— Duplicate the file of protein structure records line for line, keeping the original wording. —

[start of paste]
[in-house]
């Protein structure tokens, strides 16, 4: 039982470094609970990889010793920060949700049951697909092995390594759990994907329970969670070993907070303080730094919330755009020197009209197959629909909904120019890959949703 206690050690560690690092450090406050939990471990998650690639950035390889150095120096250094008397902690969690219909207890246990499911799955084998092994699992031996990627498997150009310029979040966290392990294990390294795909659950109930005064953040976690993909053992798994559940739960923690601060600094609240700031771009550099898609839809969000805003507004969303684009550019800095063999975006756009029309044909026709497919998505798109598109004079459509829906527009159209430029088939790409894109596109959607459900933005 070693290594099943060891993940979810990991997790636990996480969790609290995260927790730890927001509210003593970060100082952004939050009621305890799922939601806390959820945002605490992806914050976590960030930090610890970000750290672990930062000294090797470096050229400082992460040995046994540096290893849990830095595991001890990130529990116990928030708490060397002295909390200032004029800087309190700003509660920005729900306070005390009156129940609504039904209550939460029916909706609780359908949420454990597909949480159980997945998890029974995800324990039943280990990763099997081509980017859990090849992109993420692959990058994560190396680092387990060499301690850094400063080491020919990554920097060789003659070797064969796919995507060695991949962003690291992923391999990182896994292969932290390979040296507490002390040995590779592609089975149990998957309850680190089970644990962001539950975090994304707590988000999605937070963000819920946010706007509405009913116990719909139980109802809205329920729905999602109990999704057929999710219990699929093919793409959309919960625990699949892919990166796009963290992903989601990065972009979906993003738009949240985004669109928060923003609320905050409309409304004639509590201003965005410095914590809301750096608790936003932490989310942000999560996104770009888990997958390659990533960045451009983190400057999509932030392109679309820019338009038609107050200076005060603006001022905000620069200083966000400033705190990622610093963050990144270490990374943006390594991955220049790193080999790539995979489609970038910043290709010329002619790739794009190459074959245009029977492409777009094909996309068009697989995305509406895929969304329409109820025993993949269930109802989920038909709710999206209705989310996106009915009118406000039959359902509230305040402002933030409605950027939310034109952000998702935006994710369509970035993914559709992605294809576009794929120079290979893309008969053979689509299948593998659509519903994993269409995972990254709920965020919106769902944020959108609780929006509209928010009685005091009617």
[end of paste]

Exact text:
[in-house]
């Protein structure tokens, strides 16, 4: 039982470094609970990889010793920060949700049951697909092995390594759990994907329970969670070993907070303080730094919330755009020197009209197959629909909904120019890959949703 206690050690560690690092450090406050939990471990998650690639950035390889150095120096250094008397902690969690219909207890246990499911799955084998092994699992031996990627498997150009310029979040966290392990294990390294795909659950109930005064953040976690993909053992798994559940739960923690601060600094609240700031771009550099898609839809969000805003507004969303684009550019800095063999975006756009029309044909026709497919998505798109598109004079459509829906527009159209430029088939790409894109596109959607459900933005 070693290594099943060891993940979810990991997790636990996480969790609290995260927790730890927001509210003593970060100082952004939050009621305890799922939601806390959820945002605490992806914050976590960030930090610890970000750290672990930062000294090797470096050229400082992460040995046994540096290893849990830095595991001890990130529990116990928030708490060397002295909390200032004029800087309190700003509660920005729900306070005390009156129940609504039904209550939460029916909706609780359908949420454990597909949480159980997945998890029974995800324990039943280990990763099997081509980017859990090849992109993420692959990058994560190396680092387990060499301690850094400063080491020919990554920097060789003659070797064969796919995507060695991949962003690291992923391999990182896994292969932290390979040296507490002390040995590779592609089975149990998957309850680190089970644990962001539950975090994304707590988000999605937070963000819920946010706007509405009913116990719909139980109802809205329920729905999602109990999704057929999710219990699929093919793409959309919960625990699949892919990166796009963290992903989601990065972009979906993003738009949240985004669109928060923003609320905050409309409304004639509590201003965005410095914590809301750096608790936003932490989310942000999560996104770009888990997958390659990533960045451009983190400057999509932030392109679309820019338009038609107050200076005060603006001022905000620069200083966000400033705190990622610093963050990144270490990374943006390594991955220049790193080999790539995979489609970038910043290709010329002619790739794009190459074959245009029977492409777009094909996309068009697989995305509406895929969304329409109820025993993949269930109802989920038909709710999206209705989310996106009915009118406000039959359902509230305040402002933030409605950027939310034109952000998702935006994710369509970035993914559709992605294809576009794929120079290979893309008969053979689509299948593998659509519903994993269409995972990254709920965020919106769902944020959108609780929006509209928010009685005091009617």